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  • Writer's pictureDr. Thomas Bailey, MD

How to treat your sunburn

With the summer heat starting up, it is a good time to brush up on the dangers of sunburn and how to treat it should you get one.


Most of us have experienced sunburn at some point.  Caused by exposure to UV rays, it causes skin to become hot, red, painful and tight.  Most sunburns are of the first-degree type, affecting the surface layer of the skin.  If the deeper dermis layer of the skin becomes damaged, extremely red skin with blistering will develop, which is called a second-degree burn.  If burns extend to deeper layers of the skin and fatty tissue, it is referred to as a third-degree burn, which, although rare with sunburns, is extremely painful and dangerous.  Most of these types of burns require emergency care. Repeated sunburns can be dangerous, leading to premature aging of the skin and skin cancers.


The symptoms of sunburn usually begin a few hours after unprotected exposure to the sun.  The skin becomes red and hot to the touch, with associated sensations of pain, swelling and tightness.  Symptoms of first-degree sunburns peak in the next 24 hours and gradually subside over several days.  Second-degree burns may produce pain that lasts several days and subside over several weeks. In the healing process, skin may begin to peel.


The best thing is to avoid sunburn by applying sunscreen, wearing protective clothing (longer sleeves, hats, etc.) and avoiding the direct sun during the hours of 10 AM to 4 PM when it is at its peak.  However, if you happen to find yourself with a sunburn, here are some ways to treat it:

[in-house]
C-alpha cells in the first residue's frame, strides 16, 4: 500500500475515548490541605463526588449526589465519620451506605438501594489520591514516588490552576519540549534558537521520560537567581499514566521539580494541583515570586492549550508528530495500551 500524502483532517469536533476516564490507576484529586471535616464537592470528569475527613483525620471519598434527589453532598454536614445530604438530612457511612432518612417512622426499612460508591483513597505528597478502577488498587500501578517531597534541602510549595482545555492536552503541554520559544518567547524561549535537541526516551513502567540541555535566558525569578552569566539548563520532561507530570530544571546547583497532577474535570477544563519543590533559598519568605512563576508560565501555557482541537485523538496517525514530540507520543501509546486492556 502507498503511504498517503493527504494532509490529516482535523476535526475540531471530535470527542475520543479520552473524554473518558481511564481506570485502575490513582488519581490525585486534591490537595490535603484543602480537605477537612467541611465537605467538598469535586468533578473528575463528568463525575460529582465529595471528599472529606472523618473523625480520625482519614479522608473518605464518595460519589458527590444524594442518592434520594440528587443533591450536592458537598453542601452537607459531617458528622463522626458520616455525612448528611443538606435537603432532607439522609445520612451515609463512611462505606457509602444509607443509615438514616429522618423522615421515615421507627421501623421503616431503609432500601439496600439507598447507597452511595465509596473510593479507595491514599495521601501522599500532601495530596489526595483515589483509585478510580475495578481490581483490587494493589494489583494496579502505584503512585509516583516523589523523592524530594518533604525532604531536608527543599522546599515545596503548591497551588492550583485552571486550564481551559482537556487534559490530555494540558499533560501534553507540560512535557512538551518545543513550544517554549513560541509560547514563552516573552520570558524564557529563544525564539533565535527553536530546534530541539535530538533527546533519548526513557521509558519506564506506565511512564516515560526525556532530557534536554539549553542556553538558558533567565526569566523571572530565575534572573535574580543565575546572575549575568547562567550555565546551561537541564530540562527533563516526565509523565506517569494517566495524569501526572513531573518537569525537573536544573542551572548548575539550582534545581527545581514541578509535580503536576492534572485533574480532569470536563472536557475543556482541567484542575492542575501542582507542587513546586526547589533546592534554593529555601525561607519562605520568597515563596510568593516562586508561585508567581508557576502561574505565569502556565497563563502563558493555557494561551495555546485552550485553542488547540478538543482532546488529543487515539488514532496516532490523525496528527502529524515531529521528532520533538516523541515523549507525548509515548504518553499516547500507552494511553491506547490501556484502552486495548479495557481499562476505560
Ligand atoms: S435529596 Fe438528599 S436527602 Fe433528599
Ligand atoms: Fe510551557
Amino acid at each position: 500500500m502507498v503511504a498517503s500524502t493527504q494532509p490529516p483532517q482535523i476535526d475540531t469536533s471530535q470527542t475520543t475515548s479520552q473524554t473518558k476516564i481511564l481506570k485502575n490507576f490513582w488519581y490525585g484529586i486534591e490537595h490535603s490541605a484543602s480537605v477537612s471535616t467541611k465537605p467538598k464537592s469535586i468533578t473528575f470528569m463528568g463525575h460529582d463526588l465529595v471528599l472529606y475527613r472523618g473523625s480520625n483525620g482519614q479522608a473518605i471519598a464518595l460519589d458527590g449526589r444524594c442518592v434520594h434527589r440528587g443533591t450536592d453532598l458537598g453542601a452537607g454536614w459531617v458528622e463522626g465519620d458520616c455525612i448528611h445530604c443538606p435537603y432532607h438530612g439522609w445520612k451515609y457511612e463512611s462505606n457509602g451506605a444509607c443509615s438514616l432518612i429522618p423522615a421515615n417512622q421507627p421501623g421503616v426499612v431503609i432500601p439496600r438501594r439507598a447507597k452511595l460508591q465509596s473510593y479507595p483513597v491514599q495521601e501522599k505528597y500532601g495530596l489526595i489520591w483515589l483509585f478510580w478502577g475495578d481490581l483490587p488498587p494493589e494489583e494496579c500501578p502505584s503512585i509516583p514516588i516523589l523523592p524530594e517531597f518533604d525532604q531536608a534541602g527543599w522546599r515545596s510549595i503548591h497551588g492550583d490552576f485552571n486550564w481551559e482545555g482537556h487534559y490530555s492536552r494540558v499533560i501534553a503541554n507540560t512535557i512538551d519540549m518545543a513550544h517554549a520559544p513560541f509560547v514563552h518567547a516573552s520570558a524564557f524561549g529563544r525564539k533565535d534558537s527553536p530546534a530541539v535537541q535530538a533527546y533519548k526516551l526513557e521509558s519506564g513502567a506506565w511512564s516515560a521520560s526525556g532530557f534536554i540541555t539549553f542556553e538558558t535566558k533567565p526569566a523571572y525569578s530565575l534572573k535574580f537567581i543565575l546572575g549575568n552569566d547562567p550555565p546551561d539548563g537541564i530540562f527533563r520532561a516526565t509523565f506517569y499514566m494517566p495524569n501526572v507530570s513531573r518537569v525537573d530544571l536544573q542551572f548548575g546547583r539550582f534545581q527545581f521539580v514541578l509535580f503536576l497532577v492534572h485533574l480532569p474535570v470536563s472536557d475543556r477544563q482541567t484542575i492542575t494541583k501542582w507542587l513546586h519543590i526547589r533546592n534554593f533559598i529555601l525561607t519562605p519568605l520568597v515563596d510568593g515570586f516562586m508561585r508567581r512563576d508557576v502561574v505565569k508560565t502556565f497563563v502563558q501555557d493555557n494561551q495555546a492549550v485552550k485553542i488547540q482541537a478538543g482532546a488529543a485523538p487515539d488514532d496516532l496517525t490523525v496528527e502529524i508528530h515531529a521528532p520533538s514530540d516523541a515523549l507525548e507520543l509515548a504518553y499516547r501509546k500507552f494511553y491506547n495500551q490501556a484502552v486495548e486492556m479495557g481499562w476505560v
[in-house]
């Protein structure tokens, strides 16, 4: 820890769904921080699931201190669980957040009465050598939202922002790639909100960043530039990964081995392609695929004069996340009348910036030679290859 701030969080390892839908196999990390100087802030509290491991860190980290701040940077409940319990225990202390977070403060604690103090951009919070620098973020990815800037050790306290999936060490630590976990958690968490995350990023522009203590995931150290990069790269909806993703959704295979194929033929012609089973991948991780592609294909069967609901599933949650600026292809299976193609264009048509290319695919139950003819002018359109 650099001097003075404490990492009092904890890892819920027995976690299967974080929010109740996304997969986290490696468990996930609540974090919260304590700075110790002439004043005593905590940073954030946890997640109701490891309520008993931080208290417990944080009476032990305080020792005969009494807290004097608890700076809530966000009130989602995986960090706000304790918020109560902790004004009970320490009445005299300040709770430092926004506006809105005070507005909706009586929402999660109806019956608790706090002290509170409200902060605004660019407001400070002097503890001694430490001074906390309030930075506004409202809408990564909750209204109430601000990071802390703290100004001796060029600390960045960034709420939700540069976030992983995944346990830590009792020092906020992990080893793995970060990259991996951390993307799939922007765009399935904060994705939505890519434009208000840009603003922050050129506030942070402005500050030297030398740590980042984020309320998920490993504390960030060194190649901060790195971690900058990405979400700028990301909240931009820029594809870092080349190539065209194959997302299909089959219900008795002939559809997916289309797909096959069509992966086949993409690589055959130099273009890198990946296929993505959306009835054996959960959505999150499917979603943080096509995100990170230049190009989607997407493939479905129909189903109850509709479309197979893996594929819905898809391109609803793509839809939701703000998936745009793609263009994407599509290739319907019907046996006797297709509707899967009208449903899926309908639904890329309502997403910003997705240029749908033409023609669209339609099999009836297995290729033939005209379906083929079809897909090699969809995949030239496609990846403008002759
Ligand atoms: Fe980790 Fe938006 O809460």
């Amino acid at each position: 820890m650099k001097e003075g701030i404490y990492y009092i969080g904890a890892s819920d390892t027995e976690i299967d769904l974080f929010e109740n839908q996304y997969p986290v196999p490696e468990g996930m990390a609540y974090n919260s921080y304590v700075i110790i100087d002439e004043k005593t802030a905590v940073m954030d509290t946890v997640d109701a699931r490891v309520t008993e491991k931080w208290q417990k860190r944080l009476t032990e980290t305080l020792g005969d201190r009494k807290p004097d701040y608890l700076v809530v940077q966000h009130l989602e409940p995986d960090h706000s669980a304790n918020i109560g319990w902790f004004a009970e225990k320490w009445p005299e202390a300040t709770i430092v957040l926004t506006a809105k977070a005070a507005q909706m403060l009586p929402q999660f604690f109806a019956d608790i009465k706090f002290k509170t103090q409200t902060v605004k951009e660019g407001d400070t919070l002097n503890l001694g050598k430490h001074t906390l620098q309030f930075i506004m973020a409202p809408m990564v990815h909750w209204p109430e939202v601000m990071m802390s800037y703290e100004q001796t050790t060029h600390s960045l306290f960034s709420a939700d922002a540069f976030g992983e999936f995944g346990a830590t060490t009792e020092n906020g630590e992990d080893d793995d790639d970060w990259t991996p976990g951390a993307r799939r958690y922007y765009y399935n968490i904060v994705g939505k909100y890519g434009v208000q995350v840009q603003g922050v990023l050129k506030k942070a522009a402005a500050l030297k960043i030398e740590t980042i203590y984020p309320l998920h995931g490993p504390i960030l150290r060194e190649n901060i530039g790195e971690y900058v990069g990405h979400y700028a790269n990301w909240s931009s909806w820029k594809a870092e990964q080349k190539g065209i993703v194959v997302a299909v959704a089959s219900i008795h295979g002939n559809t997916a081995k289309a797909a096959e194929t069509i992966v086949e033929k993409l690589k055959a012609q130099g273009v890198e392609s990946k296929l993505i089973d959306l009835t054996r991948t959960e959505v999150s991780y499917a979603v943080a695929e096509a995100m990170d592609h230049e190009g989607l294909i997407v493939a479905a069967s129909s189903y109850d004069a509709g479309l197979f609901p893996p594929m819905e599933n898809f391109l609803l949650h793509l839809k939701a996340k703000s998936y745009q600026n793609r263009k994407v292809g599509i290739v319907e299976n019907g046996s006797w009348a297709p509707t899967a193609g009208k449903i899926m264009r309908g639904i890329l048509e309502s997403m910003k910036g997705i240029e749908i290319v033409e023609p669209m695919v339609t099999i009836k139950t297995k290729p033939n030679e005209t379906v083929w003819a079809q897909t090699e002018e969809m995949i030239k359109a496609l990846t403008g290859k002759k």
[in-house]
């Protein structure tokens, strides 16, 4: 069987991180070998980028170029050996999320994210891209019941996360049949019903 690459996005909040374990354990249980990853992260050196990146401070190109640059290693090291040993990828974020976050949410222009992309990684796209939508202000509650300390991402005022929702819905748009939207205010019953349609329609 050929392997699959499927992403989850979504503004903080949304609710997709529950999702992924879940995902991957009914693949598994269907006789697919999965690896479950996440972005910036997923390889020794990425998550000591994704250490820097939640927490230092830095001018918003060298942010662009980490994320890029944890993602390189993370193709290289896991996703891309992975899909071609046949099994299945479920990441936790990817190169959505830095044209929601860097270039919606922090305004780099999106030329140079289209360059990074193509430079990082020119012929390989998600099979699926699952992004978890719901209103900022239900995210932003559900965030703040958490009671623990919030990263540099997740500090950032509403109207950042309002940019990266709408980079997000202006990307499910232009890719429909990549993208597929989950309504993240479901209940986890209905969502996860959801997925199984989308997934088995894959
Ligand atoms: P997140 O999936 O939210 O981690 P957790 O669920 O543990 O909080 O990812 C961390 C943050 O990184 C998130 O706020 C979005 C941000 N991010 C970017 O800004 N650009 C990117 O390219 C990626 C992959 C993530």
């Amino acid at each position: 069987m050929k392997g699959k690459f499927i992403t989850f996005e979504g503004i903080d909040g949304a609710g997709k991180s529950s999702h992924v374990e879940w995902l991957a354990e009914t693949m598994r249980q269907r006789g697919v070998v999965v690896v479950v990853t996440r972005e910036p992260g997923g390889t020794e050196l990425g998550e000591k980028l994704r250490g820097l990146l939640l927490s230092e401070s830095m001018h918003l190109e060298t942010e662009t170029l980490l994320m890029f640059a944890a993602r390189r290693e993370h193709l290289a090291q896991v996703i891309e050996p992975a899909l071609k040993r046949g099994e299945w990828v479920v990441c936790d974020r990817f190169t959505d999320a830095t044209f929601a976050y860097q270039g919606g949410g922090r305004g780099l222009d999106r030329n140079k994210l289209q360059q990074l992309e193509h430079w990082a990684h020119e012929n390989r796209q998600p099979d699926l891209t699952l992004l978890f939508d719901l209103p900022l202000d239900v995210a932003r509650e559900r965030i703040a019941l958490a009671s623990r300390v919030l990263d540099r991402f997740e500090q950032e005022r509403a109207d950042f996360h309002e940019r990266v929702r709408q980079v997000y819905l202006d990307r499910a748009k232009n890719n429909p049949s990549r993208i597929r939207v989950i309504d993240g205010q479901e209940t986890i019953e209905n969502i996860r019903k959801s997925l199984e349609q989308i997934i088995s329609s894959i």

·       Immediately cover the skin

·       Apply a cool damp cloth to the sunburn areas several times a day, for about 10 minutes at a time

·       Use topical cooling gels such as those with aloe.  Do not use gels or ointments containing alcohol as they may irritate and dry the skin out more.

·       Drink plenty of water to avoid dehydration

·       Use over the counter pain relievers such as acetaminophen (Tylenol) or ibuprofen (Advil) for pain and swelling

·       Over the counter hydrocortisone cream may help with swelling and itching

·       If you develop a second-degree burn, do not pop or puncture any blisters that may develop as it provides an entry point for skin infections 


If you have severe blistering, large areas of the skin damaged by sunburn, a temperature more than 102 F, chills or extreme pain, see your physician as soon as possible.


Remember to stay safe this summer and use appropriate sunscreens. The best ones offer protection from both UVA and UVB rays, have an SPF (sun protection factor) of 30 or higher, and are water resistant.  Remember to apply sunscreen 15 minutes before going outdoors and reapply after every 2 hours or sooner if swimming or if excessively sweating.

two people sunbathing on a sandy white beach

Photo by Toa Heftiba on Unsplash

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